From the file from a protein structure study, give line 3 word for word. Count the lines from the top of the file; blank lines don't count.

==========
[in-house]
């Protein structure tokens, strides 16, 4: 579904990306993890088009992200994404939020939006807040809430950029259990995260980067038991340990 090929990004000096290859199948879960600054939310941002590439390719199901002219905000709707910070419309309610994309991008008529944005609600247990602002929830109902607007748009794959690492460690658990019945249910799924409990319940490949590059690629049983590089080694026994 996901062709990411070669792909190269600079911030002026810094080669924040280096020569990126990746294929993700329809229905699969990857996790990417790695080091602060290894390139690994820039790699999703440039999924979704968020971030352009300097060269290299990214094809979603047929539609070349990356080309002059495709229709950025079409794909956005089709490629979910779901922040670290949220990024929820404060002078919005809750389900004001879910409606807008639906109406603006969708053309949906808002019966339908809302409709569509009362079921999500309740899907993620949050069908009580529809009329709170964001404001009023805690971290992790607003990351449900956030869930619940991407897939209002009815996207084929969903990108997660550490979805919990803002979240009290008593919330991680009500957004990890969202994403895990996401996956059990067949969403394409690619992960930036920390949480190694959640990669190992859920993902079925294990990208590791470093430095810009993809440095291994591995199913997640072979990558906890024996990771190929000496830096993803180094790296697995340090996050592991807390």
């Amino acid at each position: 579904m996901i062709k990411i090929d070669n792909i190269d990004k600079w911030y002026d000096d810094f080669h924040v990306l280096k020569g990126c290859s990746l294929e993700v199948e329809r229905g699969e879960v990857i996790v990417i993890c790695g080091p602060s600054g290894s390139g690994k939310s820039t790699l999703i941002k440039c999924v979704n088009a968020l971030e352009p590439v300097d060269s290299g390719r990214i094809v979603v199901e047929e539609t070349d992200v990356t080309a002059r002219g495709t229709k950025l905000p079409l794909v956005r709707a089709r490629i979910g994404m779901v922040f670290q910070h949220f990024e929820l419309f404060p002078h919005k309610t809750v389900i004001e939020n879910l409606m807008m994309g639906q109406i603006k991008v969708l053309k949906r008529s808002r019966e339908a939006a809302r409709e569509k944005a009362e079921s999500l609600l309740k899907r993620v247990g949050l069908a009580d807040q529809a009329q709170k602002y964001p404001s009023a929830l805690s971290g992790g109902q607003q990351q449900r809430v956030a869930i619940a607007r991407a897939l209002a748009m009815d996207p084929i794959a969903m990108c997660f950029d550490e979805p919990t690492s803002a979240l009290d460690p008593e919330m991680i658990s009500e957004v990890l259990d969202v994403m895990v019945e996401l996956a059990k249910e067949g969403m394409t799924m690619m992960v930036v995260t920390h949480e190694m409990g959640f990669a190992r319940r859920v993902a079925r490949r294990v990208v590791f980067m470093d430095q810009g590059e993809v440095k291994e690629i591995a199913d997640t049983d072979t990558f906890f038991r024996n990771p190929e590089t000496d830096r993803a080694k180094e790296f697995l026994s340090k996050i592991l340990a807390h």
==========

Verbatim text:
């Amino acid at each position: 579904m996901i062709k990411i090929d070669n792909i190269d990004k600079w911030y002026d000096d810094f080669h924040v990306l280096k020569g990126c290859s990746l294929e993700v199948e329809r229905g699969e879960v990857i996790v990417i993890c790695g080091p602060s600054g290894s390139g690994k939310s820039t790699l999703i941002k440039c999924v979704n088009a968020l971030e352009p590439v300097d060269s290299g390719r990214i094809v979603v199901e047929e539609t070349d992200v990356t080309a002059r002219g495709t229709k950025l905000p079409l794909v956005r709707a089709r490629i979910g994404m779901v922040f670290q910070h949220f990024e929820l419309f404060p002078h919005k309610t809750v389900i004001e939020n879910l409606m807008m994309g639906q109406i603006k991008v969708l053309k949906r008529s808002r019966e339908a939006a809302r409709e569509k944005a009362e079921s999500l609600l309740k899907r993620v247990g949050l069908a009580d807040q529809a009329q709170k602002y964001p404001s009023a929830l805690s971290g992790g109902q607003q990351q449900r809430v956030a869930i619940a607007r991407a897939l209002a748009m009815d996207p084929i794959a969903m990108c997660f950029d550490e979805p919990t690492s803002a979240l009290d460690p008593e919330m991680i658990s009500e957004v990890l259990d969202v994403m895990v019945e996401l996956a059990k249910e067949g969403m394409t799924m690619m992960v930036v995260t920390h949480e190694m409990g959640f990669a190992r319940r859920v993902a079925r490949r294990v990208v590791f980067m470093d430095q810009g590059e993809v440095k291994e690629i591995a199913d997640t049983d072979t990558f906890f038991r024996n990771p190929e590089t000496d830096r993803a080694k180094e790296f697995l026994s340090k996050i592991l340990a807390h």